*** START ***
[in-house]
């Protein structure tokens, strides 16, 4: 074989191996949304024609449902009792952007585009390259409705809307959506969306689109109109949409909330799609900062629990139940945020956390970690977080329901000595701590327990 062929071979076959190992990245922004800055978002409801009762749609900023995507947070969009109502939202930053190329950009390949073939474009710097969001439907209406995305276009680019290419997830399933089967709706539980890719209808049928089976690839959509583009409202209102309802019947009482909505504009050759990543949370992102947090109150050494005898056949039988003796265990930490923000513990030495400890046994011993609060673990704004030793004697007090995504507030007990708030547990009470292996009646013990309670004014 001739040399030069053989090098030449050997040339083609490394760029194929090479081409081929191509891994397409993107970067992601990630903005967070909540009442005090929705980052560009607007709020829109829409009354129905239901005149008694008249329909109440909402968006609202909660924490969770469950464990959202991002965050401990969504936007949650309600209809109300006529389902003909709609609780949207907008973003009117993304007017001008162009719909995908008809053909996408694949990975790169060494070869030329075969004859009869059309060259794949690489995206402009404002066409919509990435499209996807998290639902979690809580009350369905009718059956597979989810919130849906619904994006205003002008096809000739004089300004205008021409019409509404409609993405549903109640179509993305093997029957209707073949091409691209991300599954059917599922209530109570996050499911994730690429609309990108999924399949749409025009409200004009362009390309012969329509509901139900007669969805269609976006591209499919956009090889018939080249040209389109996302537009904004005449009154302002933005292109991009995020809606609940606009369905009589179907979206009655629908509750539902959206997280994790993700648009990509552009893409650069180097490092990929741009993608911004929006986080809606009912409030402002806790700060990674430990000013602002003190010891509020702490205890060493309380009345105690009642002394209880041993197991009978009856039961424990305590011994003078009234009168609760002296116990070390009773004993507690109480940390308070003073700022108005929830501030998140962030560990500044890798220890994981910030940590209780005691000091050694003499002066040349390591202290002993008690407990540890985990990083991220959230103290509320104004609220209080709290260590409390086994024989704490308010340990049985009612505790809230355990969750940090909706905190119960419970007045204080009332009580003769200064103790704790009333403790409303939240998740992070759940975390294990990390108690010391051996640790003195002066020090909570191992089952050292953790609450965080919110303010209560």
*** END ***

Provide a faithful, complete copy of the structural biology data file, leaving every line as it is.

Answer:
[in-house]
């Protein structure tokens, strides 16, 4: 074989191996949304024609449902009792952007585009390259409705809307959506969306689109109109949409909330799609900062629990139940945020956390970690977080329901000595701590327990 062929071979076959190992990245922004800055978002409801009762749609900023995507947070969009109502939202930053190329950009390949073939474009710097969001439907209406995305276009680019290419997830399933089967709706539980890719209808049928089976690839959509583009409202209102309802019947009482909505504009050759990543949370992102947090109150050494005898056949039988003796265990930490923000513990030495400890046994011993609060673990704004030793004697007090995504507030007990708030547990009470292996009646013990309670004014 001739040399030069053989090098030449050997040339083609490394760029194929090479081409081929191509891994397409993107970067992601990630903005967070909540009442005090929705980052560009607007709020829109829409009354129905239901005149008694008249329909109440909402968006609202909660924490969770469950464990959202991002965050401990969504936007949650309600209809109300006529389902003909709609609780949207907008973003009117993304007017001008162009719909995908008809053909996408694949990975790169060494070869030329075969004859009869059309060259794949690489995206402009404002066409919509990435499209996807998290639902979690809580009350369905009718059956597979989810919130849906619904994006205003002008096809000739004089300004205008021409019409509404409609993405549903109640179509993305093997029957209707073949091409691209991300599954059917599922209530109570996050499911994730690429609309990108999924399949749409025009409200004009362009390309012969329509509901139900007669969805269609976006591209499919956009090889018939080249040209389109996302537009904004005449009154302002933005292109991009995020809606609940606009369905009589179907979206009655629908509750539902959206997280994790993700648009990509552009893409650069180097490092990929741009993608911004929006986080809606009912409030402002806790700060990674430990000013602002003190010891509020702490205890060493309380009345105690009642002394209880041993197991009978009856039961424990305590011994003078009234009168609760002296116990070390009773004993507690109480940390308070003073700022108005929830501030998140962030560990500044890798220890994981910030940590209780005691000091050694003499002066040349390591202290002993008690407990540890985990990083991220959230103290509320104004609220209080709290260590409390086994024989704490308010340990049985009612505790809230355990969750940090909706905190119960419970007045204080009332009580003769200064103790704790009333403790409303939240998740992070759940975390294990990390108690010391051996640790003195002066020090909570191992089952050292953790609450965080919110303010209560």